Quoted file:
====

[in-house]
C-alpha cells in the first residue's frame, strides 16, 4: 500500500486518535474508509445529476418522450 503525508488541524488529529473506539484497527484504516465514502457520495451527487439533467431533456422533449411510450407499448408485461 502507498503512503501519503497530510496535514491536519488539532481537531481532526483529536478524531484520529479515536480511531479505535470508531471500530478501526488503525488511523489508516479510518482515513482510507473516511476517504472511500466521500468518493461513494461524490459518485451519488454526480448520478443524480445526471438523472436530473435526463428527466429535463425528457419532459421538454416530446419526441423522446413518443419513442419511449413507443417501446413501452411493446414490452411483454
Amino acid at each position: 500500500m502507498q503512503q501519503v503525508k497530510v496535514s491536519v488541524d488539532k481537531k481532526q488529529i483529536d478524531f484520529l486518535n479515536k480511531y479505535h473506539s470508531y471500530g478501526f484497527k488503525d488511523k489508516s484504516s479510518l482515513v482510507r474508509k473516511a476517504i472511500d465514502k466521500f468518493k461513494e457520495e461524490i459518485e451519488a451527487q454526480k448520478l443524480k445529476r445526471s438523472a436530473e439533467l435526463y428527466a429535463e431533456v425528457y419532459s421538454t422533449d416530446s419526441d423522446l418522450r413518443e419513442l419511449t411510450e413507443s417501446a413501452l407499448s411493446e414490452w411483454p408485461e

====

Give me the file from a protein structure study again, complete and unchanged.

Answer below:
[in-house]
C-alpha cells in the first residue's frame, strides 16, 4: 500500500486518535474508509445529476418522450 503525508488541524488529529473506539484497527484504516465514502457520495451527487439533467431533456422533449411510450407499448408485461 502507498503512503501519503497530510496535514491536519488539532481537531481532526483529536478524531484520529479515536480511531479505535470508531471500530478501526488503525488511523489508516479510518482515513482510507473516511476517504472511500466521500468518493461513494461524490459518485451519488454526480448520478443524480445526471438523472436530473435526463428527466429535463425528457419532459421538454416530446419526441423522446413518443419513442419511449413507443417501446413501452411493446414490452411483454
Amino acid at each position: 500500500m502507498q503512503q501519503v503525508k497530510v496535514s491536519v488541524d488539532k481537531k481532526q488529529i483529536d478524531f484520529l486518535n479515536k480511531y479505535h473506539s470508531y471500530g478501526f484497527k488503525d488511523k489508516s484504516s479510518l482515513v482510507r474508509k473516511a476517504i472511500d465514502k466521500f468518493k461513494e457520495e461524490i459518485e451519488a451527487q454526480k448520478l443524480k445529476r445526471s438523472a436530473e439533467l435526463y428527466a429535463e431533456v425528457y419532459s421538454t422533449d416530446s419526441d423522446l418522450r413518443e419513442l419511449t411510450e413507443s417501446a413501452l407499448s411493446e414490452w411483454p408485461e